As regards the question of insignificance, if the subsidiaries are insignificant, individually and in total, the parent company is not obliged to consolidate. For example, a company that has no or minimal activity for a long time can be considered insignificant. On the basis of insignificance, a decision may be taken not to include the selected company in the consolidated group. In this case, the information and the reasons for the exclusion of the company from the consolidating entity needs to be stated in the notes to the consolidated financial statements.

Among other things, the law regulates situations, in which an entity does not need to be included in consolidation, in particular the following:

  • inability to obtain information about the subsidiary,
  • holding shares for the sole purpose of sale,
  • impossibility of exercising property rights.

Who is subject to the obligation to “allow himself to be consolidated”?

The preparation of consolidated financial statements entails the obligation of the companies included in the consolidating entity to provide supporting documents for compiling the consolidation. This obligation applies to persons regardless of their registered office, if they are:

  • “a consolidated accounting entity” – a controlled entity (with exceptions),
  • “an entity under common control” – i.e. a person in which a consolidating or consolidated accounting entity exercises joint control,
  • “an associate accounting unit” – that is, a person, in which the consolidating entity exercises significant influence.

What about the audit obligation?

In case of an obligation of compiling consolidated financial statements, these are also subject to mandatory audit. Ensuring that the financial statements are audited by an auditor is the responsibility of the accounting entity that has the statutory obligation to compile them.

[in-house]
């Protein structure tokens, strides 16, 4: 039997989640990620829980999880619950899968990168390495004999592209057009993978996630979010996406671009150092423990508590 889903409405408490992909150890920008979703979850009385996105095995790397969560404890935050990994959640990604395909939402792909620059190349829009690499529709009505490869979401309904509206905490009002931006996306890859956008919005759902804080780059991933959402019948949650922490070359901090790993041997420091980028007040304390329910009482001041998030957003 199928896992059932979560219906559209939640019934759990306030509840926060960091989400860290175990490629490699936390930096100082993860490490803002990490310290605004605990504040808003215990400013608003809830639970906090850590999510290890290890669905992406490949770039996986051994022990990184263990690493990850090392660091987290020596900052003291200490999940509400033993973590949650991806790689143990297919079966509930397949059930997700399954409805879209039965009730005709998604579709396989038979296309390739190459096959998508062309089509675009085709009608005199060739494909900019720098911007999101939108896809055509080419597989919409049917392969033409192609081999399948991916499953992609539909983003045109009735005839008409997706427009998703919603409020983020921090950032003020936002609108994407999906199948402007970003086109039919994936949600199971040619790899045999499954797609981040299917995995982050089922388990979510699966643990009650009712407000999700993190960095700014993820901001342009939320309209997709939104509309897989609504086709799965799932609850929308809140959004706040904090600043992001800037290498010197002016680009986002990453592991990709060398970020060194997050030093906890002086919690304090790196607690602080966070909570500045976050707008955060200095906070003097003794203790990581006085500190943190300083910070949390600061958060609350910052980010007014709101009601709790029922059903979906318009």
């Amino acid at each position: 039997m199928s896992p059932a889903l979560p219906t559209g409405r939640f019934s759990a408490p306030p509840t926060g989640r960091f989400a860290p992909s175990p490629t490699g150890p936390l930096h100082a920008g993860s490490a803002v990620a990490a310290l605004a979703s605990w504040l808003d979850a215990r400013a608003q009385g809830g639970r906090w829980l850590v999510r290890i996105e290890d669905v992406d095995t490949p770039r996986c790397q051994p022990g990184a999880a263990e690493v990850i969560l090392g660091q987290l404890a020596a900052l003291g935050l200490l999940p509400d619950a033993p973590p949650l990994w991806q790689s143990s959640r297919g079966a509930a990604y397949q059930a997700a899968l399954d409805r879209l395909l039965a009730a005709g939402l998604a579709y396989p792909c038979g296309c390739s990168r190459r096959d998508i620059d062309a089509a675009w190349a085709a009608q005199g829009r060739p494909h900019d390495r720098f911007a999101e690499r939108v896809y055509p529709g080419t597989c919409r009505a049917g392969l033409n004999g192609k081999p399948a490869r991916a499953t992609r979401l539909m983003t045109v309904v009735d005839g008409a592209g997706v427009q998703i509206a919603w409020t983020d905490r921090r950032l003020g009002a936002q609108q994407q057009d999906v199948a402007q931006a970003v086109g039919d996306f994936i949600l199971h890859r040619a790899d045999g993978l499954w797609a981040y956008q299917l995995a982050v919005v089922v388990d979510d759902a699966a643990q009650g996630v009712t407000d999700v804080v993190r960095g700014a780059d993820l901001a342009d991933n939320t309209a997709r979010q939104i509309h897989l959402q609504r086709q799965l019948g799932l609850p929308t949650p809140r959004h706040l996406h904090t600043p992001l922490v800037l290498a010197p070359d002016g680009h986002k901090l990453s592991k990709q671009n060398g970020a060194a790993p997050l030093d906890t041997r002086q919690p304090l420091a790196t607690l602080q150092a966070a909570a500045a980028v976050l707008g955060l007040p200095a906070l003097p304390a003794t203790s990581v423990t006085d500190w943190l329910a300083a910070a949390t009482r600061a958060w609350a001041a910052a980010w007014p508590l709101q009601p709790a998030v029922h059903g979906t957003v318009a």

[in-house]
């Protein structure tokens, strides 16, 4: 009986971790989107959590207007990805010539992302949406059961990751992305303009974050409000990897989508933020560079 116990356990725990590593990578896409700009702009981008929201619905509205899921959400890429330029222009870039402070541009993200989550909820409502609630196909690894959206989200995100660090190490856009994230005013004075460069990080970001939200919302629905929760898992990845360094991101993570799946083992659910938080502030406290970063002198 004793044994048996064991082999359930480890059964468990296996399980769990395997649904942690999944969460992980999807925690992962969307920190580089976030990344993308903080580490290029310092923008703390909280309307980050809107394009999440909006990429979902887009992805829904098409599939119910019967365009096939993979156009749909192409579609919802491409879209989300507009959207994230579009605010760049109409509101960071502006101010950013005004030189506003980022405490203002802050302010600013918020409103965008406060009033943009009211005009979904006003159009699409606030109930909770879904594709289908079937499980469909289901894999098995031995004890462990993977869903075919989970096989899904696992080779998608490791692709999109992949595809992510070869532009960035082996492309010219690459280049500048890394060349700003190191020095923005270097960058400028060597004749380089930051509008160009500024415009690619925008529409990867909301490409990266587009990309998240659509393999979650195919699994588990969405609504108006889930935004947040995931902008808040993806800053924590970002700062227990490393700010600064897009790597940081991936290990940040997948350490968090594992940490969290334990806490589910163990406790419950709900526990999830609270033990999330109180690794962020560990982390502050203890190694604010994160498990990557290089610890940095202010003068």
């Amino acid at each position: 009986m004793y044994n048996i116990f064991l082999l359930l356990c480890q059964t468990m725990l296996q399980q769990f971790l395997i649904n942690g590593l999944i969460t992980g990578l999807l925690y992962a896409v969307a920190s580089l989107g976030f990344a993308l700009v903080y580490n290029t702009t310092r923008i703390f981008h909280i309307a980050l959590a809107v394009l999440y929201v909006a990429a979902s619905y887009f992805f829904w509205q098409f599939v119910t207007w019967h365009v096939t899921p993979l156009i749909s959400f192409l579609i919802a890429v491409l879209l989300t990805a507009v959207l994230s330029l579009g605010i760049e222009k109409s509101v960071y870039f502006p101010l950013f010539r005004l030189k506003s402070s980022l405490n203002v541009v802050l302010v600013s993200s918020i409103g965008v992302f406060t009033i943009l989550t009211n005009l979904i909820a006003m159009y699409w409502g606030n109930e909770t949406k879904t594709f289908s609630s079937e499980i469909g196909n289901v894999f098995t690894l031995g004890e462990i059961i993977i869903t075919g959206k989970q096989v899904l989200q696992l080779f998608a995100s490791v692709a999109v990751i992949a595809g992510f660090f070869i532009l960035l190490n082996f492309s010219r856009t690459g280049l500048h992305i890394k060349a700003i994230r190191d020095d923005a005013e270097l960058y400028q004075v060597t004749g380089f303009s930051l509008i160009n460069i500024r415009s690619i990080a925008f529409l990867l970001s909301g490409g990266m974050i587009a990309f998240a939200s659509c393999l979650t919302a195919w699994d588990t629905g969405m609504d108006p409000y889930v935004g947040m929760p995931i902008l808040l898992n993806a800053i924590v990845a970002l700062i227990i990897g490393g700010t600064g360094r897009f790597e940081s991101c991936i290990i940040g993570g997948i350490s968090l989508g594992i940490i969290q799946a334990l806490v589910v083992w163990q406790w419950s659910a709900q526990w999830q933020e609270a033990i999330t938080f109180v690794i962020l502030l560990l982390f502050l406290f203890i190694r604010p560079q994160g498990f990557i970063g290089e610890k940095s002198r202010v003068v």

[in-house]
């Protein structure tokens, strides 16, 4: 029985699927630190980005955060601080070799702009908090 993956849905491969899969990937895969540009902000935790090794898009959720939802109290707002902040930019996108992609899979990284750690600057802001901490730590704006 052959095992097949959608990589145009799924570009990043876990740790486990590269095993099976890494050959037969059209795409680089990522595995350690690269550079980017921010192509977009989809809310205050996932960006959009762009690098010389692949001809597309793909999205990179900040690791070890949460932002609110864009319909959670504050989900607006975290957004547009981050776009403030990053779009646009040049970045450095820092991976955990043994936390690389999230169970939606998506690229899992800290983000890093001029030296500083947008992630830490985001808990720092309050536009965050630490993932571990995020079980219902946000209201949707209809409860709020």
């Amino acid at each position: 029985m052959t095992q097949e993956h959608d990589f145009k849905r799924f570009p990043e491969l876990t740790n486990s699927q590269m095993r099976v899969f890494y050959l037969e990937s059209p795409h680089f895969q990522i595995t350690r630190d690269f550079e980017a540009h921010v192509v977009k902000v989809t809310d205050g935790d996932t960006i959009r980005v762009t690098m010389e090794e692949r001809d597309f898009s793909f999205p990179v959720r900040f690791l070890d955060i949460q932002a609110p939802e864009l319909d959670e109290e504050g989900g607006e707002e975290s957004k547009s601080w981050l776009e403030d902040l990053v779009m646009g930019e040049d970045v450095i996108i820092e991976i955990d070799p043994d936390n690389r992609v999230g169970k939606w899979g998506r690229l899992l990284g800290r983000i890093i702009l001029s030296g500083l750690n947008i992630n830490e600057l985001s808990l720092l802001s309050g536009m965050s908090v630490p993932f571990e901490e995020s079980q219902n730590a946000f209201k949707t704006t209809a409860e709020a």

What are the exceptions?

We have set out in general terms, who is obliged to compile consolidated financial statements. However, there are also situations, where the controlling person is not required to compile consolidated financial statements. If an entity would normally have an obligation to compile consolidated financial statements, but at the same time a higher parent accounting entity has this obligation, then the (controlled) accounting entity avoids the obligation, if it meets the statutory obligations. However, the parent company must be governed by the law of a Member State of the European Union.

As an example, consider a situation, where a company in the Czech Republic has a parent company based in Germany, which is the consolidating entity. Even if the Czech company had another subsidiary, it would not be obliged to consolidate within the Czech Republic. However, the fact that it is part of a larger consolidated group would need to be stated in the individual financial statements, along with other details. At the same time, the condition must be met that the annual report is audited in Germany and published in the Czech language in the collection of documents maintained by the registry court.

What else should we be careful about?

As we know from the preceding paragraphs, one of the criteria for assessing the obligation to consolidate is the annual aggregate consolidated net turnover. This represents the amount of revenues minus sales discounts. In case the period was shorter or longer than 12 months, it is necessary to recalculate and consider the revenues for 12 months.

The criteria for assessing the obligations related to determining the size of groups of accounting entities are determined on a consolidated basis, i.e. after making all consolidation adjustments, i.e. eliminating intercompany transactions, interests, relationships, showing consolidation differences, etc. So in practice, to determine if you have this obligation, you basically need to compile consolidation first.

In conclusion

If your company is also part of a whole and you need help checking whether or not you are obliged to consolidate, you need help with your first consolidation, or you already have everything in place and are looking for a new auditor, we are here for you.

Autor: Klára Honzíková